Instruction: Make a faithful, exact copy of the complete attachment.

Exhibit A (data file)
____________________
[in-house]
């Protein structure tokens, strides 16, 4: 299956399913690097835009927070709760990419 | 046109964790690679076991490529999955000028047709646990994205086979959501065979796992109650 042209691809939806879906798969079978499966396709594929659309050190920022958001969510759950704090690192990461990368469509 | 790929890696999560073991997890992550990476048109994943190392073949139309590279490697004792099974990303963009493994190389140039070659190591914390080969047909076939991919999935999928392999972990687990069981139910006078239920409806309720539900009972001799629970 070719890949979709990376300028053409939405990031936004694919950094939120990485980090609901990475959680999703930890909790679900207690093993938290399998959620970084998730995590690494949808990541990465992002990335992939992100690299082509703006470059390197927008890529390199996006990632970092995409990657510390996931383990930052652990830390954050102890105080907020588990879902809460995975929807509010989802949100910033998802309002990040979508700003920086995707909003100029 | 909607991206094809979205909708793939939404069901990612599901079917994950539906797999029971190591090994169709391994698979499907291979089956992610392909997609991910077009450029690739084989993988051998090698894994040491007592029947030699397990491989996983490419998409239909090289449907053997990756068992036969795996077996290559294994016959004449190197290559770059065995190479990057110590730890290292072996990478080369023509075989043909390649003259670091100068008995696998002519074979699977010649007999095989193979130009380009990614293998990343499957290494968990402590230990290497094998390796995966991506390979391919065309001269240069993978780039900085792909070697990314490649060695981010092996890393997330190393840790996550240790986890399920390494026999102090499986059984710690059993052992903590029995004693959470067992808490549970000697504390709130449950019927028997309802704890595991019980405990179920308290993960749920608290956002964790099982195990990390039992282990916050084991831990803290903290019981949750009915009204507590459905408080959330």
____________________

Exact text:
[in-house]
């Protein structure tokens, strides 16, 4: 299956399913690097835009927070709760990419 | 046109964790690679076991490529999955000028047709646990994205086979959501065979796992109650 042209691809939806879906798969079978499966396709594929659309050190920022958001969510759950704090690192990461990368469509 | 790929890696999560073991997890992550990476048109994943190392073949139309590279490697004792099974990303963009493994190389140039070659190591914390080969047909076939991919999935999928392999972990687990069981139910006078239920409806309720539900009972001799629970 070719890949979709990376300028053409939405990031936004694919950094939120990485980090609901990475959680999703930890909790679900207690093993938290399998959620970084998730995590690494949808990541990465992002990335992939992100690299082509703006470059390197927008890529390199996006990632970092995409990657510390996931383990930052652990830390954050102890105080907020588990879902809460995975929807509010989802949100910033998802309002990040979508700003920086995707909003100029 | 909607991206094809979205909708793939939404069901990612599901079917994950539906797999029971190591090994169709391994698979499907291979089956992610392909997609991910077009450029690739084989993988051998090698894994040491007592029947030699397990491989996983490419998409239909090289449907053997990756068992036969795996077996290559294994016959004449190197290559770059065995190479990057110590730890290292072996990478080369023509075989043909390649003259670091100068008995696998002519074979699977010649007999095989193979130009380009990614293998990343499957290494968990402590230990290497094998390796995966991506390979391919065309001269240069993978780039900085792909070697990314490649060695981010092996890393997330190393840790996550240790986890399920390494026999102090499986059984710690059993052992903590029995004693959470067992808490549970000697504390709130449950019927028997309802704890595991019980405990179920308290993960749920608290956002964790099982195990990390039992282990916050084991831990803290903290019981949750009915009204507590459905408080959330």